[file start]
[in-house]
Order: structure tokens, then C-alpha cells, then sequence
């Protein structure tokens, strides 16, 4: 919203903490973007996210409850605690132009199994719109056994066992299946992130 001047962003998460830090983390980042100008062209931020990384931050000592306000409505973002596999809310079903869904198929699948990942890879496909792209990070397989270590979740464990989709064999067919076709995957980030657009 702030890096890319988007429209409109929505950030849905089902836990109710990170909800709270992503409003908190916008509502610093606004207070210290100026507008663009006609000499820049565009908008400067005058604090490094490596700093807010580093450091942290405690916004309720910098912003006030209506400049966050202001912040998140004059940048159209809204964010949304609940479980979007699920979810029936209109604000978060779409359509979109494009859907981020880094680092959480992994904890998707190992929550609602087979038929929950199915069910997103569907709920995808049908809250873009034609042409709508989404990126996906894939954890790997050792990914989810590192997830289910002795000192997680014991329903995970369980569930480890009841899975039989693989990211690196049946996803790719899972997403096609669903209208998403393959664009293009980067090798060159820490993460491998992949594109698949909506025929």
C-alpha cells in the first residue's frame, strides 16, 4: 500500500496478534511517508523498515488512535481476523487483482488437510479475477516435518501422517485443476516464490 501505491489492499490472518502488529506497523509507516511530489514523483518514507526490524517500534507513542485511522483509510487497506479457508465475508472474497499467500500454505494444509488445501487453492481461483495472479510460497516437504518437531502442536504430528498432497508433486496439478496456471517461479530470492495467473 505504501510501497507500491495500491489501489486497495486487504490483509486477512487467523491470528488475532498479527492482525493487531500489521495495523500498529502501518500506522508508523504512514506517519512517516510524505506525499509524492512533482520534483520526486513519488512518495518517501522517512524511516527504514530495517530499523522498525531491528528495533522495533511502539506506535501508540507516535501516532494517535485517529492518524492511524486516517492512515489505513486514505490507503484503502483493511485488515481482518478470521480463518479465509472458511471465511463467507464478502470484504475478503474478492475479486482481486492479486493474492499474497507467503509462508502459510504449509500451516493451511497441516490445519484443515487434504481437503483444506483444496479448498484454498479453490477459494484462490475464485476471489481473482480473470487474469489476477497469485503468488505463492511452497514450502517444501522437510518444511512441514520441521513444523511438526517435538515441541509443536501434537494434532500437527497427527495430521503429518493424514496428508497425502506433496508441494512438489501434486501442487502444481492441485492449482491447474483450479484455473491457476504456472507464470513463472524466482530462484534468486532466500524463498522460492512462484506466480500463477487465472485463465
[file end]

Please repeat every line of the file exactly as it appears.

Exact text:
[in-house]
Order: structure tokens, then C-alpha cells, then sequence
């Protein structure tokens, strides 16, 4: 919203903490973007996210409850605690132009199994719109056994066992299946992130 001047962003998460830090983390980042100008062209931020990384931050000592306000409505973002596999809310079903869904198929699948990942890879496909792209990070397989270590979740464990989709064999067919076709995957980030657009 702030890096890319988007429209409109929505950030849905089902836990109710990170909800709270992503409003908190916008509502610093606004207070210290100026507008663009006609000499820049565009908008400067005058604090490094490596700093807010580093450091942290405690916004309720910098912003006030209506400049966050202001912040998140004059940048159209809204964010949304609940479980979007699920979810029936209109604000978060779409359509979109494009859907981020880094680092959480992994904890998707190992929550609602087979038929929950199915069910997103569907709920995808049908809250873009034609042409709508989404990126996906894939954890790997050792990914989810590192997830289910002795000192997680014991329903995970369980569930480890009841899975039989693989990211690196049946996803790719899972997403096609669903209208998403393959664009293009980067090798060159820490993460491998992949594109698949909506025929």
C-alpha cells in the first residue's frame, strides 16, 4: 500500500496478534511517508523498515488512535481476523487483482488437510479475477516435518501422517485443476516464490 501505491489492499490472518502488529506497523509507516511530489514523483518514507526490524517500534507513542485511522483509510487497506479457508465475508472474497499467500500454505494444509488445501487453492481461483495472479510460497516437504518437531502442536504430528498432497508433486496439478496456471517461479530470492495467473 505504501510501497507500491495500491489501489486497495486487504490483509486477512487467523491470528488475532498479527492482525493487531500489521495495523500498529502501518500506522508508523504512514506517519512517516510524505506525499509524492512533482520534483520526486513519488512518495518517501522517512524511516527504514530495517530499523522498525531491528528495533522495533511502539506506535501508540507516535501516532494517535485517529492518524492511524486516517492512515489505513486514505490507503484503502483493511485488515481482518478470521480463518479465509472458511471465511463467507464478502470484504475478503474478492475479486482481486492479486493474492499474497507467503509462508502459510504449509500451516493451511497441516490445519484443515487434504481437503483444506483444496479448498484454498479453490477459494484462490475464485476471489481473482480473470487474469489476477497469485503468488505463492511452497514450502517444501522437510518444511512441514520441521513444523511438526517435538515441541509443536501434537494434532500437527497427527495430521503429518493424514496428508497425502506433496508441494512438489501434486501442487502444481492441485492449482491447474483450479484455473491457476504456472507464470513463472524466482530462484534468486532466500524463498522460492512462484506466480500463477487465472485463465